Convergence in Probability vs Central Limit Theorem

Let X1, X2, . . . be independent identically distributed random variables with P(X1 = 1) = P(X1 = −1) = 1/2. For any n ≥ 1, define

$S_n = \frac{X_1+...+X_2}{\sqrt{n}}$

The Central Limit Theorem says that Sn converges in distribution to a standard Gaussian random variable. We show that Sn does not converge in probability to any random variable. The intuition here is that if Sn did converge in probability to a random variable Z, thenwhen n is large, Sn is close to Z, $Y_n = \frac{\sqrt{2}S_{2n} - S_n}{\sqrt{2}-1}$ is close to Z, but Sn and Yn are independent. And this cannot happen. Proceed as follows. Assume that Sn converges in probability to Z.

• Let ε > 0. For n very large (depending on ε), we have P(|Sn − Z| > ε) < ε and P(|Yn − Z| > ε) < ε.

• Show that P(Sn > 0, Yn > 0) is around 1/4, using independence and the Central Limit Theorem.

• From the first item, show P(Sn > 0|Z > ε) > 1 − ε, P(Yn > 0|Z > ε) > 1 − ε, so P(Sn > 0, Yn > 0|Z > ε) > 1 − 2ε.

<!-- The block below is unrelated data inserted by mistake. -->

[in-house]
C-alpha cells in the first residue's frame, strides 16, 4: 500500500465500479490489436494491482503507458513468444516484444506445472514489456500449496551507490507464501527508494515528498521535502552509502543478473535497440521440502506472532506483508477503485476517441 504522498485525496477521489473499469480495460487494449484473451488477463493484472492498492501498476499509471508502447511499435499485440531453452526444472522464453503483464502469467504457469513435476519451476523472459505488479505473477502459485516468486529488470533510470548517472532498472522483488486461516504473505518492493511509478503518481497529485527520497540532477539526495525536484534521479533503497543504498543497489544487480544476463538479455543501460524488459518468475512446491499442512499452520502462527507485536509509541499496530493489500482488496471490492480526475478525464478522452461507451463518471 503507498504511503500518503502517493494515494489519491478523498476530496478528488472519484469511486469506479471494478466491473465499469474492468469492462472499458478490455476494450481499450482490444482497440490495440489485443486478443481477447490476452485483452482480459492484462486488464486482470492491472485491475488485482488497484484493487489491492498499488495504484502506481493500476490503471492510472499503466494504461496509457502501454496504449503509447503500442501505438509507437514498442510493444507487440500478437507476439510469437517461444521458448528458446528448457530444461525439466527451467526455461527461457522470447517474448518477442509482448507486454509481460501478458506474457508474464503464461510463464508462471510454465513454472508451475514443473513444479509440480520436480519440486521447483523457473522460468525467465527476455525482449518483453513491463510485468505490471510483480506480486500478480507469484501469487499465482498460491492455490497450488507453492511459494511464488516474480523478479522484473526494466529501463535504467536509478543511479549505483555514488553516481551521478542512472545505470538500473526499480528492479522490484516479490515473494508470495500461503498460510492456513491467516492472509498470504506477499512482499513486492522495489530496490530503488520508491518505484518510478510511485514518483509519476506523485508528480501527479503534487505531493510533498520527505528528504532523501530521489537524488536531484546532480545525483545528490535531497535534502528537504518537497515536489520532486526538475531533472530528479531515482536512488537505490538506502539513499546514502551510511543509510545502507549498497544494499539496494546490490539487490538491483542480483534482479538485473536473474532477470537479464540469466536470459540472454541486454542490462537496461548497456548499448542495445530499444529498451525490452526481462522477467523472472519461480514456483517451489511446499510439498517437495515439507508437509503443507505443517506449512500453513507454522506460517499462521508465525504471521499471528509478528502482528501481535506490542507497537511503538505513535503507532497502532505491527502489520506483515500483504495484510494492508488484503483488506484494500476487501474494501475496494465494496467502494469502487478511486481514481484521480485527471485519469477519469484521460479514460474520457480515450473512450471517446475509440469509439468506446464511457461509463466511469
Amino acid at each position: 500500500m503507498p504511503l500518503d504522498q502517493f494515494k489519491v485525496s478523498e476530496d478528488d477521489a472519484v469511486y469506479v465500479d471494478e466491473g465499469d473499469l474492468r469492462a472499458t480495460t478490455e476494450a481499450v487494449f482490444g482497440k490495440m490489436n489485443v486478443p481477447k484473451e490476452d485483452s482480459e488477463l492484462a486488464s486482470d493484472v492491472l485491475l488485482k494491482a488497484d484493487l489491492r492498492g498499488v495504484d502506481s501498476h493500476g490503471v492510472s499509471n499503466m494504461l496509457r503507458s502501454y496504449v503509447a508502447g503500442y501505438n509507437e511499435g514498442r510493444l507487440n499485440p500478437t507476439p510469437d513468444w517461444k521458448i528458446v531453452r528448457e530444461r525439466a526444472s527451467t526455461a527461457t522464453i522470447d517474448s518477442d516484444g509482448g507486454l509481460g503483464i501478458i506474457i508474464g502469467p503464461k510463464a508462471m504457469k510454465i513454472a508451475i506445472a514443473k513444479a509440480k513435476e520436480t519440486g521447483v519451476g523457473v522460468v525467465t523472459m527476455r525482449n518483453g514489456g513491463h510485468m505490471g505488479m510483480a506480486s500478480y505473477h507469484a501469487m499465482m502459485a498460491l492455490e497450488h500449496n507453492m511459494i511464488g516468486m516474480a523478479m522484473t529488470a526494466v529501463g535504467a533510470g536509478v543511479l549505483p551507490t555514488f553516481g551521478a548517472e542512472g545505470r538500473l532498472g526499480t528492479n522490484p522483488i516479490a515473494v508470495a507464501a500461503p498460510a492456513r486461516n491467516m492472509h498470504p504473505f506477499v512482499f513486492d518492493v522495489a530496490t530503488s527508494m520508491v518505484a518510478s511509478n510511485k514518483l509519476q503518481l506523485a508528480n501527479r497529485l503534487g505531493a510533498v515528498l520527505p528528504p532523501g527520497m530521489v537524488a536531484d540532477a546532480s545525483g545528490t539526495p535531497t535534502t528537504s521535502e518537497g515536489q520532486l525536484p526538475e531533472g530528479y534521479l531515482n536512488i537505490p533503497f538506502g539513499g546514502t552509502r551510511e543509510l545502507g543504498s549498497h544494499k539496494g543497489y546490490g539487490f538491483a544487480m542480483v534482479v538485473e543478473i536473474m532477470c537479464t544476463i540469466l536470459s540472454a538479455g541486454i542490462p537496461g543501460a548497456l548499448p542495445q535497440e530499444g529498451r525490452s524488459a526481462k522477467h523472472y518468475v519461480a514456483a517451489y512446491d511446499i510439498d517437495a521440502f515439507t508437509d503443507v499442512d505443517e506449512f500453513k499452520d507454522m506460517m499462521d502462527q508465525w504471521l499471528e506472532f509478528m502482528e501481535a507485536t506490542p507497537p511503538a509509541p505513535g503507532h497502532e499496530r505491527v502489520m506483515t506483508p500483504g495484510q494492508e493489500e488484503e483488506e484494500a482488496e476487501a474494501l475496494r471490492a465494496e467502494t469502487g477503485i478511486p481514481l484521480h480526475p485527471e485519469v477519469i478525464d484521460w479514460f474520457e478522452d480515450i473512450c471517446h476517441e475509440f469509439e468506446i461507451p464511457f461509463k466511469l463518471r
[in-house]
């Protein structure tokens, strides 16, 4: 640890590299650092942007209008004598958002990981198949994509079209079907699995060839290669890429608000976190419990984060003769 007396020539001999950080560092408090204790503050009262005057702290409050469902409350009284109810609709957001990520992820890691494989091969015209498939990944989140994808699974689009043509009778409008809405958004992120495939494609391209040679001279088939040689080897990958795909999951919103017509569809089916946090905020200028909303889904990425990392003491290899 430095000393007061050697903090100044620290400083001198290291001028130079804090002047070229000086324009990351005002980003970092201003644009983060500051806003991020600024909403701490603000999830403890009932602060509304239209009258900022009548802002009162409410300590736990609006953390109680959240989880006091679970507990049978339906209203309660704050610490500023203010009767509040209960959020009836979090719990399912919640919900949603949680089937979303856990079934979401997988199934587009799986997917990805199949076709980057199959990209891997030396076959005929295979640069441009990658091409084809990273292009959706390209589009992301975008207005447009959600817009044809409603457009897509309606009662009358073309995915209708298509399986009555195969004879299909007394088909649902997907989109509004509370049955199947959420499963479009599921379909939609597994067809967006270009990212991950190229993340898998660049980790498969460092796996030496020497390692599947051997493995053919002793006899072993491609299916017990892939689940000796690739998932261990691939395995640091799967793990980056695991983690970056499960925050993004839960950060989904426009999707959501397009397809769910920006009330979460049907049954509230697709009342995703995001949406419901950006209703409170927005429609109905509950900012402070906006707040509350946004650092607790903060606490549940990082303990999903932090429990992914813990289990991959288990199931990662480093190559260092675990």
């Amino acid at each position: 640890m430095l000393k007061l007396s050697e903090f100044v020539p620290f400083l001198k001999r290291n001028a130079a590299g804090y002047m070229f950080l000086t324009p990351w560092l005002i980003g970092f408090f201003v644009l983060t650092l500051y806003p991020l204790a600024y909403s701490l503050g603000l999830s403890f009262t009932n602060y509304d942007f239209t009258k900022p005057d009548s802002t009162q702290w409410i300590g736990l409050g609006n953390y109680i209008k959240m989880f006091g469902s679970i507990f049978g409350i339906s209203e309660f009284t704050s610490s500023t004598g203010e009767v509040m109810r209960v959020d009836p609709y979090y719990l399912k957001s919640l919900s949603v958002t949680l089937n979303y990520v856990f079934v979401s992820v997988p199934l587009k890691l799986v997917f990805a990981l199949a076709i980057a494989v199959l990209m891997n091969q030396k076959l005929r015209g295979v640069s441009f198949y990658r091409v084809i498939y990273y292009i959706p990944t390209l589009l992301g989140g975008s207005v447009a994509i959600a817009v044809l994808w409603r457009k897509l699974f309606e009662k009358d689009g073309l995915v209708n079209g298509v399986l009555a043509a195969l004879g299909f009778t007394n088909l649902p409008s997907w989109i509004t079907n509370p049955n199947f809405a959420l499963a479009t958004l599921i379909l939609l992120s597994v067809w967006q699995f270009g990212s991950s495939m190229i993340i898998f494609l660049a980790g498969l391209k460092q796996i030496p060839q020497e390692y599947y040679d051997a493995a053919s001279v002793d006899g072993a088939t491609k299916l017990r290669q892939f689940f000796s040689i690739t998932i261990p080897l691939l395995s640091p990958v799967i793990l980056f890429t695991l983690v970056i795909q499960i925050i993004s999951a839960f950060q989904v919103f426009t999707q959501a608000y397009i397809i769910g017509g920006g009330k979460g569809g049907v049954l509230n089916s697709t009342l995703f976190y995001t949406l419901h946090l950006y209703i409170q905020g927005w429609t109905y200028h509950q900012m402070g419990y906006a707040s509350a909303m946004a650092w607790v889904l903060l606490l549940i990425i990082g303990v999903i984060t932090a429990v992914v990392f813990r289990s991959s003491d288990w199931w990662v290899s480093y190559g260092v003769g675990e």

• Without loss of generality, for ε small, we have P(Z > ε) > 4/9.

• By conditioning on Z > ε, show that P(Sn > 0, Yn > 0) is at least 3/8, when n is large.

I understand in the first part that you multiple the 2 probabilities because they are independent. Don't know how to get the results I want though. I'm stuck with the rest too.

• It is not your fault: The instructions seem wrong. I think we agree on the first two bullets, but it is the third bullet that is strange: The true third instruction bullet should be to show $P[S_n<0, Z>\epsilon] < \epsilon$, $P[Y_n<0, Z>\epsilon] <\epsilon$, so $P[\{S_n<0, Z>\epsilon\} \cup \{Y_n<0, Z>\epsilon\}] < 2\epsilon$, so $P[\{S_n<0\} \cup \{Y_n<0\}|Z>\epsilon]< \frac{2\epsilon}{P[Z>\epsilon]}$ and $P[S_n\geq 0, Y_n\geq 0|Z>\epsilon] \geq 1 - \frac{2\epsilon}{P[Z>\epsilon]}$. Then you can use $P[Z>\epsilon] > 4/9$ to get a lower bound on $P[S_n>0, Y_n>0]$. – Michael Mar 2 '17 at 7:07
• Ok, I think I understood most of what you said, I'm now stuck at how to plug in the fact that P[Z>E] > 4/9 to the final equation we got from bullet point 3. – Lebron James Mar 2 '17 at 18:48
• My guess is that $P(S_n>0,Y_n>0|z>\epsilon) > 1- 2\epsilon = \frac{1}{4}$. Then solving the right side gives $\epsilon = \frac{3}{8}$? – Lebron James Mar 2 '17 at 19:39
• You can ignore the $3/8$ thing, that seems irrelevant (likely it was in your instructions because it was based on an incorrect step). Just multiply $P[S_n\geq 0, Y_n \geq 0 | Z>\epsilon] \geq 1 - \frac{2\epsilon}{P[Z>\epsilon]}$ on both sides by $P[Z>\epsilon]$ and use the fact that $\epsilon$ is small. – Michael Mar 4 '17 at 3:24